Netball WA, West Coast Fever and Glass Jar Australia are proud to celebrate International Women’s Day (IWD) and support this year’s theme of Each for Equal.
This year’s theme aims to celebrate women’s achievements, raise awareness against bias and take action for equality.
Empowering young women is at the core of netball in WA. Over the last six years Netball in WA has put a strong focus on helping to close the gap specifically for young Aboriginal women through its initiative, Shooting Stars.
Shooting Stars uses sport and other activities to encourage greater engagement and attendance at school of young Aboriginal girls living in remote communities in Western Australia.
Former Shooting Stars participant, Saripha Sesar started the program in 2017 from Year 10 in her hometown of Carnarvon.
“Shooting Stars is a family to me, it has supported me through my schooling and given me the opportunity to create connections with my community, in the workforce and participants from other regional sites,” said Sesar.
Having now graduated, Saripha has joined Shooting Stars as a site-based trainee in Carnavon where she is hoping to have a positive impact on other participants.
“What Shooting Stars has done for me, I can now do that for other students. It’s something I’m really passionate about, giving back to other people.”
Shooting Stars Executive Officer Fran Haintz explained the importance of programs such as Shooting Stars in remote communities.
“Saripha Sesar is just one of the many amazing participants we’ve had pass through our program. There is nothing more powerful than a woman determined to succeed and through Shooting Stars we provide our participants with the resources to flourish as confident leaders,” said Haintz.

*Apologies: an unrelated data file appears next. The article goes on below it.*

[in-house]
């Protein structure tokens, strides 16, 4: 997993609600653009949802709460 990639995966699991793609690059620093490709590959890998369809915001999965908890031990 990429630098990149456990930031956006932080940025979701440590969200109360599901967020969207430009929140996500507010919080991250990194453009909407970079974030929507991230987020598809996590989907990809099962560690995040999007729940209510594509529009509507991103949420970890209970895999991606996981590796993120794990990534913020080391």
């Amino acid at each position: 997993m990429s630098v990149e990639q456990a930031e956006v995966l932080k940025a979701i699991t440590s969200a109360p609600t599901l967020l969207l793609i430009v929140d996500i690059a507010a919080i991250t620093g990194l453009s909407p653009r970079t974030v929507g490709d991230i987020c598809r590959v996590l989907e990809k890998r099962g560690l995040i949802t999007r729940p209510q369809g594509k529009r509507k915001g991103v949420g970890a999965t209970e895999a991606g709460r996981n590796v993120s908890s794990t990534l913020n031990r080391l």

“The program places a big emphasis on developing our participants leadership skills, providing access to corporate experiences, via engagement with female leaders in business, giving participants a taste of success and a toolkit to implement their leadership style moving forward.”
Netball WA Chief Executive Officer, Simon Taylor, said the governing body for the State’s largest female sport was proud to be behind Shooting Stars.
“Netball WA is proud of the work being done through Shooting Stars, using our great sport and other activities to overcome the barriers to rural and remote Aboriginal women’s leadership opportunities,” said Taylor.
“Netball is built on the foundation of empowering women by providing its participants with community, confidence and leadership. Netball plays a key role in reducing gender bias and creating an equal world. An equal world is an enabled world.”
West Coast Fever Head Coach, Stacey Marinkovich, shared her appreciation for the connection between the Club and Shooting Stars.
“Amongst our club there is a strong connection between the team and the Shooting Stars participants, with Courtney Bruce and Verity Charles being Ambassador’s for the program,” said Marinkovich.
“The players are always eager to get involved with Shooting Stars. Through regular site visits and taking part in their annual Leadership Camp close relationships are developed with the participants and it is heartwarming to witness first-hand the growth in confidence of each of the girls thanks to the work of Shooting Stars.”
“At an elite level of netball, leadership and resilience are paramount and West Coast Fever plays a significant role in inspiring young women.”
Netball continues to flourish remaining the number one female sport in Western Australia with 240,000 participants across the state. At an elite level Suncorp Super Netball is the number one female sporting code with a range of benefits supporting players to continue both professional and education pursuits, a maternity leave scheme and an average player salary of $67,000.